In this production, the background is formed by three storeys of container rooms stacked on top of each other. They could easily be the container homes proposed for asylum seekers. In a room of their own, each dancer finds peace and tries to come to themselves. But in these rooms they are also beset by less agreeable memories of their childhood, as one of the female dancer’s dream of incest illustrates. The idea of this set is not original, having often been used before, but here it works well. From their rooms they take over the stage in a whirling, never-ending dance movement set to classical, rock, punk and hip-hop music. At the close, a single dancer remains lying exhausted on the floor, while Sarrokh urges him not to give up. Then Paulo Nunes appears from nowhere and shows his abilities in breakdance, in spite of his physical handicap. This is a swinging, highly varied performance with appealing, insistent images.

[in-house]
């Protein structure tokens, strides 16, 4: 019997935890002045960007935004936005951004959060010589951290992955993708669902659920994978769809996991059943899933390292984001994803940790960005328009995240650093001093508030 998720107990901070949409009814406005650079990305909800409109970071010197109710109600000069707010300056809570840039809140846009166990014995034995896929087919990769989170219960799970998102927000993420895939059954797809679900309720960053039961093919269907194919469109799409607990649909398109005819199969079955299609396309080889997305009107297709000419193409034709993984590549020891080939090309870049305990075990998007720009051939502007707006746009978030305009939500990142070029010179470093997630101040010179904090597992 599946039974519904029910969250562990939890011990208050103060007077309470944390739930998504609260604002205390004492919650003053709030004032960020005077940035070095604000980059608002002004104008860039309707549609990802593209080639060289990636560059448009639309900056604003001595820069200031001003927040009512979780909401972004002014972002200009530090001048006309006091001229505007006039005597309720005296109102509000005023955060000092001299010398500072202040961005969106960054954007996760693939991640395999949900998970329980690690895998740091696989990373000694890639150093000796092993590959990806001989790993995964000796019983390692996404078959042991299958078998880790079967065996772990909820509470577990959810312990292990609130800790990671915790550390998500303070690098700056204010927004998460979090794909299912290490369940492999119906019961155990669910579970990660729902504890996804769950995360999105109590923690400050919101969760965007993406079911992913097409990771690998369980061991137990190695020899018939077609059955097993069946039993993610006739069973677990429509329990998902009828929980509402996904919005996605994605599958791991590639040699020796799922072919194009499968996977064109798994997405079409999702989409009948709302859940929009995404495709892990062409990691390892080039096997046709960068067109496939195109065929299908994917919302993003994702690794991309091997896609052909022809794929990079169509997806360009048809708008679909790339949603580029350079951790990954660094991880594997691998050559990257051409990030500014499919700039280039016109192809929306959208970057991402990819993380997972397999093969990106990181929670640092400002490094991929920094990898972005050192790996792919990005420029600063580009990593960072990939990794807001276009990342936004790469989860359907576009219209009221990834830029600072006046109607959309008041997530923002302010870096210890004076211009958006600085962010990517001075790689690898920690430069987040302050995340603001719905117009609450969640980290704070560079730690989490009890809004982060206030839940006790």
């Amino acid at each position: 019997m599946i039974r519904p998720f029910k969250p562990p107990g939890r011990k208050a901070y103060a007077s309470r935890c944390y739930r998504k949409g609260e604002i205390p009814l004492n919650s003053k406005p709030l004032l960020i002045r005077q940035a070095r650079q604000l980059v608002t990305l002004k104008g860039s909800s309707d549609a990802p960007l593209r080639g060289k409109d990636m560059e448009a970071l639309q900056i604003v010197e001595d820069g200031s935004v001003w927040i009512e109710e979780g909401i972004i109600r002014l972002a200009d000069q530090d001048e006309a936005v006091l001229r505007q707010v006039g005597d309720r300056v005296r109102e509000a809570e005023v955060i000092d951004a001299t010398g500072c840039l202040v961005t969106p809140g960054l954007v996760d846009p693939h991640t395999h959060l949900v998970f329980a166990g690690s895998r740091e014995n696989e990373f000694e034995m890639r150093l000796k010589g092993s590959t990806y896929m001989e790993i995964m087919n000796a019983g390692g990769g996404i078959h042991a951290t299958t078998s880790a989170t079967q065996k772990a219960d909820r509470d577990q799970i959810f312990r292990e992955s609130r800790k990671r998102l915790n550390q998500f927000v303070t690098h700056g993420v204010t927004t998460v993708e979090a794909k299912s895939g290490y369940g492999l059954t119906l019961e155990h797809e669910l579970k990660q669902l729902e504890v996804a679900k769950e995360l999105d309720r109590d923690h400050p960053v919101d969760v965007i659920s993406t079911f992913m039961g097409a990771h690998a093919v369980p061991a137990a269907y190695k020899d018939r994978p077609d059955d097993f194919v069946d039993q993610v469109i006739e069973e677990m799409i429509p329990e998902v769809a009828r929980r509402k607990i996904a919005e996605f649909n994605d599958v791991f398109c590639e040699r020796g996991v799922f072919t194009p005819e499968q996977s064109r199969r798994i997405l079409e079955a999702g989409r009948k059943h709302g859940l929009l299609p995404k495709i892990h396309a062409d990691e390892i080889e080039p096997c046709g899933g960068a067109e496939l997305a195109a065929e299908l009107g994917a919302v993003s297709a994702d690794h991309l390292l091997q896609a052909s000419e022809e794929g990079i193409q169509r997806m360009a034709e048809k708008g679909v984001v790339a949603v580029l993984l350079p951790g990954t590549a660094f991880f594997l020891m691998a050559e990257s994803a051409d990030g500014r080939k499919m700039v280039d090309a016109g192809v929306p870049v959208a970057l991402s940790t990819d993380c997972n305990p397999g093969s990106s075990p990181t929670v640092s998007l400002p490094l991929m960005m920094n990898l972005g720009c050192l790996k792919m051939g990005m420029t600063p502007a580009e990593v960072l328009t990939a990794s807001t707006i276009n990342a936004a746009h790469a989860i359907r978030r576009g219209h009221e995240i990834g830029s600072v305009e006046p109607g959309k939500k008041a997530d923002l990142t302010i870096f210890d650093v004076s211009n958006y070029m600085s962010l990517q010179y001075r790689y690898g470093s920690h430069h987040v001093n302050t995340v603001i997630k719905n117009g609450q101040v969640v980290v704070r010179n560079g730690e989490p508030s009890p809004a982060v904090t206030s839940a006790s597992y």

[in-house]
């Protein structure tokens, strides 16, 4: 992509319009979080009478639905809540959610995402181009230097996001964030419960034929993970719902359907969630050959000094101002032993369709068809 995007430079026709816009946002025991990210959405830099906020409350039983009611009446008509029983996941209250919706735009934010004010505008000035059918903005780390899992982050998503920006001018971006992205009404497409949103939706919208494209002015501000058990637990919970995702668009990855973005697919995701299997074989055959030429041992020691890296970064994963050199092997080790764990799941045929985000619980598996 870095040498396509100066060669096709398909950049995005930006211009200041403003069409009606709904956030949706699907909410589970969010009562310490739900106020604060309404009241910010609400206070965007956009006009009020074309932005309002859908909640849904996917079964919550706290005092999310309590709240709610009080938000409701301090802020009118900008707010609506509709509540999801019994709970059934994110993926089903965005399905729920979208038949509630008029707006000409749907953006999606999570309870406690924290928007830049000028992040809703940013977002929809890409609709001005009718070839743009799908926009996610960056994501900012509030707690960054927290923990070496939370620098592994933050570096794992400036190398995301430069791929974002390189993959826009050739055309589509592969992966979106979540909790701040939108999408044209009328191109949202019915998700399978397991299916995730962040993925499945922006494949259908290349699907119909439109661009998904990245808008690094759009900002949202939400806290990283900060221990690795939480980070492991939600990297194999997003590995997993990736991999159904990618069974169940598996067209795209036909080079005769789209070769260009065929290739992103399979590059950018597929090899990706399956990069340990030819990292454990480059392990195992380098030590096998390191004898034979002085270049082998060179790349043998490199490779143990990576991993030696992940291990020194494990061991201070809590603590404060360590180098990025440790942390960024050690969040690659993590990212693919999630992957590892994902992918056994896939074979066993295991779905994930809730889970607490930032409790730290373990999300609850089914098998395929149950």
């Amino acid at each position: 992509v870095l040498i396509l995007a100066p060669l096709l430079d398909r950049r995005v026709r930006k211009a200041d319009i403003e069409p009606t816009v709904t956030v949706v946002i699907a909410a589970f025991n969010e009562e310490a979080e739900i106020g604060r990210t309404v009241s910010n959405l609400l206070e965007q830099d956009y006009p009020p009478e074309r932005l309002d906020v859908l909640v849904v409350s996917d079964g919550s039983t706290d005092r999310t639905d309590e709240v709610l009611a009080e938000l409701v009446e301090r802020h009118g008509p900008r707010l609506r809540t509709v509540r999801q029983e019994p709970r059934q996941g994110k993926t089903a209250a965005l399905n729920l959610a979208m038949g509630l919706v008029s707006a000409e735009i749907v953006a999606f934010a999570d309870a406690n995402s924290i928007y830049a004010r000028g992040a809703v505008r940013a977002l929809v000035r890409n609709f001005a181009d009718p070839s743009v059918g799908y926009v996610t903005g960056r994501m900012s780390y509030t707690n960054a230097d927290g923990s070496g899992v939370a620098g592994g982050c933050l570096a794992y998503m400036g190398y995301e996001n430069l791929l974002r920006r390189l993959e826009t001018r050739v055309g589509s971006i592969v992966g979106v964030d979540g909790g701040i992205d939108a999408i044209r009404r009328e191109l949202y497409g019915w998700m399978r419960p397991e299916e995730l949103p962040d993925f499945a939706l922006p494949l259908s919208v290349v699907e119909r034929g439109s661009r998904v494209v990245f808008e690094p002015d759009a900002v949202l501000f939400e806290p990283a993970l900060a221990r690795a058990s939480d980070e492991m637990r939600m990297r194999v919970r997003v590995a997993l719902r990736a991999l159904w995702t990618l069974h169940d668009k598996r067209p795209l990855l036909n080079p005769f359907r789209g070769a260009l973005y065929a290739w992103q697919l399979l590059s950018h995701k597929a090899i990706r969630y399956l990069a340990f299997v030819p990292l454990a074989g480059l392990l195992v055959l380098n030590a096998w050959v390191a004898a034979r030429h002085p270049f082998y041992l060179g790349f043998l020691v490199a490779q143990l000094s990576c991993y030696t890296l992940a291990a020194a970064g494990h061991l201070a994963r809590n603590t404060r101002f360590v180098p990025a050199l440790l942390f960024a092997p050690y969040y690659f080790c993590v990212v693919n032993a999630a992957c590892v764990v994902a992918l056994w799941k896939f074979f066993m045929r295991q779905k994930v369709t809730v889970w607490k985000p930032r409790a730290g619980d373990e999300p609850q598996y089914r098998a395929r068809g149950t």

And this is without Martha Lopez Garcia, who, as the result of a leg injury, had to miss the opening night. Her flamenco part did not therefore contribute as much to the show as it should have done, although she was expertly replaced by the Polish Magdalena Przybylek.